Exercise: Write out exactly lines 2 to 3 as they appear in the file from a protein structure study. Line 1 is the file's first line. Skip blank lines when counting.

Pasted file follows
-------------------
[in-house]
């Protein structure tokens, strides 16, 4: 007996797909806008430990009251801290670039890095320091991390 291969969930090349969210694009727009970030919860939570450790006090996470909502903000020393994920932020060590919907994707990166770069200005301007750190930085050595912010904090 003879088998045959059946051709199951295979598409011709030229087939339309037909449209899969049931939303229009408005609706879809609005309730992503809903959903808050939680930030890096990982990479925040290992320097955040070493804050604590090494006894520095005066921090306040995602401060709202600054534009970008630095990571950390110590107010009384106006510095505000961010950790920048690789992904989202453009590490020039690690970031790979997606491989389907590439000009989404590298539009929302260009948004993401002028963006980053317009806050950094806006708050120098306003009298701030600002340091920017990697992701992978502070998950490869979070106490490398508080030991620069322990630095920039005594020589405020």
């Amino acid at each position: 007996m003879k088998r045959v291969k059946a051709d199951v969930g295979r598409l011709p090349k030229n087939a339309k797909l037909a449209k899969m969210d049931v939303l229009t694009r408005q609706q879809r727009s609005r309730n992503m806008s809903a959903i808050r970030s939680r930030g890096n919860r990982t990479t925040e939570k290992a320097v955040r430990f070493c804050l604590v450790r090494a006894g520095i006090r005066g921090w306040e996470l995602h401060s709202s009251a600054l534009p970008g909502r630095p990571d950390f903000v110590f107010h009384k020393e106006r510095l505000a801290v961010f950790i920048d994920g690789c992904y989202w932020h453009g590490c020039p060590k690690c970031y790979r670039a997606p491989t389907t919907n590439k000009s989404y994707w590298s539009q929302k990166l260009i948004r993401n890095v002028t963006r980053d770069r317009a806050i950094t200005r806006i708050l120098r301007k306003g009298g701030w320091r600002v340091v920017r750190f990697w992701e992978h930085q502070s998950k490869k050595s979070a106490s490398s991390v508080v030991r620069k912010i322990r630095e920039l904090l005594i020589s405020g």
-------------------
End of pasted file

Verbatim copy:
């Protein structure tokens, strides 16, 4: 007996797909806008430990009251801290670039890095320091991390 291969969930090349969210694009727009970030919860939570450790006090996470909502903000020393994920932020060590919907994707990166770069200005301007750190930085050595912010904090 003879088998045959059946051709199951295979598409011709030229087939339309037909449209899969049931939303229009408005609706879809609005309730992503809903959903808050939680930030890096990982990479925040290992320097955040070493804050604590090494006894520095005066921090306040995602401060709202600054534009970008630095990571950390110590107010009384106006510095505000961010950790920048690789992904989202453009590490020039690690970031790979997606491989389907590439000009989404590298539009929302260009948004993401002028963006980053317009806050950094806006708050120098306003009298701030600002340091920017990697992701992978502070998950490869979070106490490398508080030991620069322990630095920039005594020589405020």
């Amino acid at each position: 007996m003879k088998r045959v291969k059946a051709d199951v969930g295979r598409l011709p090349k030229n087939a339309k797909l037909a449209k899969m969210d049931v939303l229009t694009r408005q609706q879809r727009s609005r309730n992503m806008s809903a959903i808050r970030s939680r930030g890096n919860r990982t990479t925040e939570k290992a320097v955040r430990f070493c804050l604590v450790r090494a006894g520095i006090r005066g921090w306040e996470l995602h401060s709202s009251a600054l534009p970008g909502r630095p990571d950390f903000v110590f107010h009384k020393e106006r510095l505000a801290v961010f950790i920048d994920g690789c992904y989202w932020h453009g590490c020039p060590k690690c970031y790979r670039a997606p491989t389907t919907n590439k000009s989404y994707w590298s539009q929302k990166l260009i948004r993401n890095v002028t963006r980053d770069r317009a806050i950094t200005r806006i708050l120098r301007k306003g009298g701030w320091r600002v340091v920017r750190f990697w992701e992978h930085q502070s998950k490869k050595s979070a106490s490398s991390v508080v030991r620069k912010i322990r630095e920039l904090l005594i020589s405020g």